Some things, though, remained the same.
“The Legion was still a gathering place for veterans and people who served their country over and above what the average citizen has done,” Landis said. “Some of these guys were wounded in battle. Some of these guys have wounds we’ll never see.
“All of them are of the highest caliber. You won’t find a place with more of America’s greatest group of people.”
With the financial writing on the wall, Tatem-Shields members tried different revitalization approaches. The post inquired about Collingswood establishing a long-term lease of the building for community functions, much like the town did for the Scottish Rite Auditorium—no dice.
The group approached other nonprofits about partnerships, but they seemed to “want to run the show,” Landis said. “It didn’t work.” The group considered opening a bar at the location, as posts with them tend to perform better financially, but there wasn’t enough money for a manager and staff. Nothing was coming to fruition.
For Sale Sign Goes Up. Now What?
Now, unless something unexpected happens, the post won’t have its home anymore. The building went up for sale in mid-summer, listed with Joe Riggs of Prudential, Fox and Roach for $450,000. But in the sluggish economy, Landis said it could be awhile before the building sells.
“It’s a building with a unique design,” Riggs said of the post, featuring two floors, the bowling lanes, an auditorium and an upstairs apartment. “Properties that are unique need unique buyers.”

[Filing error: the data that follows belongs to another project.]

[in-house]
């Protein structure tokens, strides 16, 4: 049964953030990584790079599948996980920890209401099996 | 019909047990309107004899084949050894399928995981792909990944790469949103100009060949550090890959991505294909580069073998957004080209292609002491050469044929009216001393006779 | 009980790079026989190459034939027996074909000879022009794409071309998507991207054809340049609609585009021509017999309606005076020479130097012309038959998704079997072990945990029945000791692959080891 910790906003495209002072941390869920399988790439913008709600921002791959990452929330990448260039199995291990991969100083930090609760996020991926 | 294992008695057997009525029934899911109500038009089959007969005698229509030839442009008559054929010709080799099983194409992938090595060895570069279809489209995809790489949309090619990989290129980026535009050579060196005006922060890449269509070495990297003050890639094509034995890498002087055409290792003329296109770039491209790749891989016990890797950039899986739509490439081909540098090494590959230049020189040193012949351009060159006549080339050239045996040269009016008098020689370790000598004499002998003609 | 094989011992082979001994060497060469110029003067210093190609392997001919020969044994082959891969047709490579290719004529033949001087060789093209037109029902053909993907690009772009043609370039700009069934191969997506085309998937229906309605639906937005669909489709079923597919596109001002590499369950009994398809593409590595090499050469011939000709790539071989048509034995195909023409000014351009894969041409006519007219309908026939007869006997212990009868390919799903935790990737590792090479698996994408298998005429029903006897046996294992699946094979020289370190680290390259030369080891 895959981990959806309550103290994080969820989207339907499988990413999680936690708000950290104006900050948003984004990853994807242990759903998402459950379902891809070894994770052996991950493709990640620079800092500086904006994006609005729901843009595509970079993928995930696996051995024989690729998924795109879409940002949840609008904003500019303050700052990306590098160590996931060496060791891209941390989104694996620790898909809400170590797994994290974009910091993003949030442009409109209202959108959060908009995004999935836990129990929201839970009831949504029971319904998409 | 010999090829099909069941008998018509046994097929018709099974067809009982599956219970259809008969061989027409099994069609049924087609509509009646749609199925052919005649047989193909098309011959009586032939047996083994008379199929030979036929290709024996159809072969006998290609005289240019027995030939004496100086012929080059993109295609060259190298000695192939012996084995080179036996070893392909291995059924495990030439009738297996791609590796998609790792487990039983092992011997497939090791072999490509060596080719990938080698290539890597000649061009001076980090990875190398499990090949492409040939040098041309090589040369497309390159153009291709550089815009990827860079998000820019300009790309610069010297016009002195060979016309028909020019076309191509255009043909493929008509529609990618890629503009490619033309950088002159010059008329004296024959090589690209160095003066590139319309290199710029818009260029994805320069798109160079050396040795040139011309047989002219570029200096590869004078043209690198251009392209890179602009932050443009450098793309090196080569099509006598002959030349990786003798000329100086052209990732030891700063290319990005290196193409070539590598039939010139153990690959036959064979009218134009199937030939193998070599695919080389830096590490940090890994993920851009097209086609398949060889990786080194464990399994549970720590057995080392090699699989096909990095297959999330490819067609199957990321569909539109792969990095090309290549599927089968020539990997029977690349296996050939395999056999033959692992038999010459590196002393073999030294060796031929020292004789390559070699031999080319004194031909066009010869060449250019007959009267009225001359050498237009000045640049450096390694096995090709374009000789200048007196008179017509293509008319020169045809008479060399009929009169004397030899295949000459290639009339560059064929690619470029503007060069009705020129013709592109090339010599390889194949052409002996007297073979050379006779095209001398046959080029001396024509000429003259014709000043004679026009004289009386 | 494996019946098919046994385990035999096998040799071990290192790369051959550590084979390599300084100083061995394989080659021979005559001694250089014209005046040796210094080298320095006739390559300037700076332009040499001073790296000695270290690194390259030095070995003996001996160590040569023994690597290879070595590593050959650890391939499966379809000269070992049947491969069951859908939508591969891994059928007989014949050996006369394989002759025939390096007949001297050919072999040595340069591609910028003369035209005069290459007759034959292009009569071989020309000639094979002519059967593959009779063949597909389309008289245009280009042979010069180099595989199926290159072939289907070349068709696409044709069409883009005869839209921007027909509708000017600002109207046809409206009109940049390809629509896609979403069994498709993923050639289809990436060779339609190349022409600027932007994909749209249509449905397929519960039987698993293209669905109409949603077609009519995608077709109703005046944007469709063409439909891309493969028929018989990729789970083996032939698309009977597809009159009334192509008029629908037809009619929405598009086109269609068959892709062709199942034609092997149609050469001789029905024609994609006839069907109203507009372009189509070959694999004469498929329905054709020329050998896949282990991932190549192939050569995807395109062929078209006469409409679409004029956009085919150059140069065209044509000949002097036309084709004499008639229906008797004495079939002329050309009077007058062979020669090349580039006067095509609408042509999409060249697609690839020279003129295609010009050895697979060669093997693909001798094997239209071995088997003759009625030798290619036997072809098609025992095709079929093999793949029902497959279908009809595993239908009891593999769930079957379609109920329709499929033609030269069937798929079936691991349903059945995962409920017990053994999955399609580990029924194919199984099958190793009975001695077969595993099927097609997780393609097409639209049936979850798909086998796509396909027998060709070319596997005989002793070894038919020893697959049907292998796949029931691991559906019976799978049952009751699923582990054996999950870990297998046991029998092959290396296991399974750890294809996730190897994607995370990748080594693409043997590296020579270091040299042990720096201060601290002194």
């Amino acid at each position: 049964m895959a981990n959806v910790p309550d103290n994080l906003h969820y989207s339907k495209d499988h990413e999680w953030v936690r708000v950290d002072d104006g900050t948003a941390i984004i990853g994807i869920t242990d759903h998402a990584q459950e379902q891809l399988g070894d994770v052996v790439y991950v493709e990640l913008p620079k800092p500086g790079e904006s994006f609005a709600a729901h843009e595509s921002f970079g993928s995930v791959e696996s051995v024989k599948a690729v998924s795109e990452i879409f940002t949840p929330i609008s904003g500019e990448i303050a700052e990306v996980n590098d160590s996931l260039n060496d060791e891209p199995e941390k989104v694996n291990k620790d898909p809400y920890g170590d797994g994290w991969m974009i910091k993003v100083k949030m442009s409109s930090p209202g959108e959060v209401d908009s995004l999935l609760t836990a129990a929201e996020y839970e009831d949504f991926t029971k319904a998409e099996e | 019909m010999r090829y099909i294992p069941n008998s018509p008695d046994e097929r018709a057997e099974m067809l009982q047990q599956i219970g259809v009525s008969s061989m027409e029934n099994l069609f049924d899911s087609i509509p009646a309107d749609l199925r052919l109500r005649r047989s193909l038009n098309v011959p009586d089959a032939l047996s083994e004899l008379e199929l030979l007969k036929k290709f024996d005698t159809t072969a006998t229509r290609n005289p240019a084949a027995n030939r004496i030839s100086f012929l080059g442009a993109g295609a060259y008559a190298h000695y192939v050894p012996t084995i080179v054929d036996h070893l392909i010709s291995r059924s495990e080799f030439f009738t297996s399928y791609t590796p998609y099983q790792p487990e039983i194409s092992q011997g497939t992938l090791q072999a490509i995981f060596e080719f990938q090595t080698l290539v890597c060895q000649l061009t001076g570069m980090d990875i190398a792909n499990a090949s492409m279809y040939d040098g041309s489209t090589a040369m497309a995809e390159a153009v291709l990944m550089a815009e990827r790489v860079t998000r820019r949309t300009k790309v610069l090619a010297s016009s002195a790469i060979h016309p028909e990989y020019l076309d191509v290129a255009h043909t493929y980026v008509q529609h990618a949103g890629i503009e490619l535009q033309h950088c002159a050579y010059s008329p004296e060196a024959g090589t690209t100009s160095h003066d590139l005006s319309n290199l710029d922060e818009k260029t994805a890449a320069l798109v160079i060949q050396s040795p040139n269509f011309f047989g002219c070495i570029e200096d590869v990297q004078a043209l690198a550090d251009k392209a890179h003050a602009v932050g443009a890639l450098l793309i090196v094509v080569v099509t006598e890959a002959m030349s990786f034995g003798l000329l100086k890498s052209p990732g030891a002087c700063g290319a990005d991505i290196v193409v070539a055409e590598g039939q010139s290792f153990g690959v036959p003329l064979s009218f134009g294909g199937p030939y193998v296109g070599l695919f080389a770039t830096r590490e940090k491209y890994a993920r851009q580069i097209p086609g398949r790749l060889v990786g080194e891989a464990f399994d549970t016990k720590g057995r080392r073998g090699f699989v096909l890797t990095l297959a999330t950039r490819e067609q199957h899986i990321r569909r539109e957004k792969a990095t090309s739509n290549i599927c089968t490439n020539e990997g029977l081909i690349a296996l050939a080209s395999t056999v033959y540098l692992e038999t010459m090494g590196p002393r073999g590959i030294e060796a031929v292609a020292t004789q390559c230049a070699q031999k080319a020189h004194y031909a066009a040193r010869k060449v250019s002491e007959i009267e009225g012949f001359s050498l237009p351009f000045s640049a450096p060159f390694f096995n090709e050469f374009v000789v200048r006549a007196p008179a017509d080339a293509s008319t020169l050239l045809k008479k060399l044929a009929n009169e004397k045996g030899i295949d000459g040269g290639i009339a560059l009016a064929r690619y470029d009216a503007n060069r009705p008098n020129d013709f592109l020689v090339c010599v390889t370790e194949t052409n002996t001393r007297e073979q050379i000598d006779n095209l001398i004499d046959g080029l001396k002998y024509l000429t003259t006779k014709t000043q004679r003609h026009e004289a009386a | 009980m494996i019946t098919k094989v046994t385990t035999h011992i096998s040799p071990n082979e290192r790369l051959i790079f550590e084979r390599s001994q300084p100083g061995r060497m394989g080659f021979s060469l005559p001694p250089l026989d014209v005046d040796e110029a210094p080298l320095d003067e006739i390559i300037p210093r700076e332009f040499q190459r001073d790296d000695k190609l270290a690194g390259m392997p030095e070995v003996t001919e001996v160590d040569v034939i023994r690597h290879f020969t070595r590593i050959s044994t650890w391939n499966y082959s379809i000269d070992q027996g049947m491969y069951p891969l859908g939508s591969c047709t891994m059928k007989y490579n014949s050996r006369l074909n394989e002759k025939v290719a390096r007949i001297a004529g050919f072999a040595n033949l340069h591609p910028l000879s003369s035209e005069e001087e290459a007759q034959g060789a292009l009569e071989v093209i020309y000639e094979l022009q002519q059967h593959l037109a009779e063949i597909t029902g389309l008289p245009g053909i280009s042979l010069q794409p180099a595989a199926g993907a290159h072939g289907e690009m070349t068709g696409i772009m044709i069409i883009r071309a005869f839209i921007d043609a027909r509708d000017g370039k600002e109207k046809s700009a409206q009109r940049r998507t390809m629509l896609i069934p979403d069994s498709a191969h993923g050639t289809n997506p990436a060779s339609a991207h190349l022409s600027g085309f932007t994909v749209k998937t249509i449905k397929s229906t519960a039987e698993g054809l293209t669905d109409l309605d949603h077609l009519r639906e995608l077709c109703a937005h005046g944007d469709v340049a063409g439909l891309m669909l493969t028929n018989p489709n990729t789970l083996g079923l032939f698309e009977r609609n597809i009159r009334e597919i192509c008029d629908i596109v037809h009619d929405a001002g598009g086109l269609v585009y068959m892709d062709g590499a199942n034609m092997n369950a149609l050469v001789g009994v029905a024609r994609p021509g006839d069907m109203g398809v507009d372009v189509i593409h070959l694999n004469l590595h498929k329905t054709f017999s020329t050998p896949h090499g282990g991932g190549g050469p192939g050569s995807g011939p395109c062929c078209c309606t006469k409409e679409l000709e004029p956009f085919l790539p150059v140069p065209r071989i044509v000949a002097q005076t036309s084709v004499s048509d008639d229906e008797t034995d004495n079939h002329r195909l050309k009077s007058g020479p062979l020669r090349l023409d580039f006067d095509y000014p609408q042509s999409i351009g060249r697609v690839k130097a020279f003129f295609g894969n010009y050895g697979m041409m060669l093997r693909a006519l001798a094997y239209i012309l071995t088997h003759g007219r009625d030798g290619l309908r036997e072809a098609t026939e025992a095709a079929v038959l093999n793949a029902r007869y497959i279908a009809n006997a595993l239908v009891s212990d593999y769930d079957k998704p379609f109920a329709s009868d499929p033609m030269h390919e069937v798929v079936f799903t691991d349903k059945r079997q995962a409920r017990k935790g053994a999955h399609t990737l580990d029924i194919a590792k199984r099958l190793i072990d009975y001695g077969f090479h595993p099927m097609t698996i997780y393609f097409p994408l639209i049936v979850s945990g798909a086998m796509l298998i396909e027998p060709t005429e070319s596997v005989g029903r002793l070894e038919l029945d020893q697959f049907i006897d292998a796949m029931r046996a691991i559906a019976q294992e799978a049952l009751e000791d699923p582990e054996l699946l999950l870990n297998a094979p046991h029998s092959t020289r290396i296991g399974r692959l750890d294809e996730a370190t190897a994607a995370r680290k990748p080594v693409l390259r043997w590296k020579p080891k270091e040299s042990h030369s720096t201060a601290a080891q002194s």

Financing is there for groups that can prove a solid financial history, Riggs said, and who can show steady revenue streams.
But, the Tatem-Shields post isn’t the only local group in a similar bind and looking to offload its biggest asset. In Haddon Heights, the Masonic Lodge also is up for sale—for less money, although without parking—and Landis knows that represents competition for prospective buyers.
Plus, American Legion membership is generally falling nationwide, possibly forcing other posts into the same situation over time; a representative for the New Jersey American Legion did not return messages.
So, what’s the ideal outcome for Tatem-Shields?
“I’m of a couple of minds,” Landis said. “Ideally, some social organization with deep pockets could take over the building, and give us a place to have a home, so we’d still have a little piece of the pie.”
Or, the building could sell and Legion would get a huge influx of cash. But not only would they be without a headquarters, Collingswood could lose a piece of its history.
“New owners could always tear down the building and put up four townhomes,” Landis said with a visible wince. “That’s what this is zoned for.”
Either way, American Legion Tatem-Shields Post No. 17 is not disbanding.
“There’s a great deal of unhappiness on my part, on all our parts, about the financial situation,” Landis said. “We don’t know exactly what the future holds or where we’ll be, but we do know one thing—the post isn’t ending.”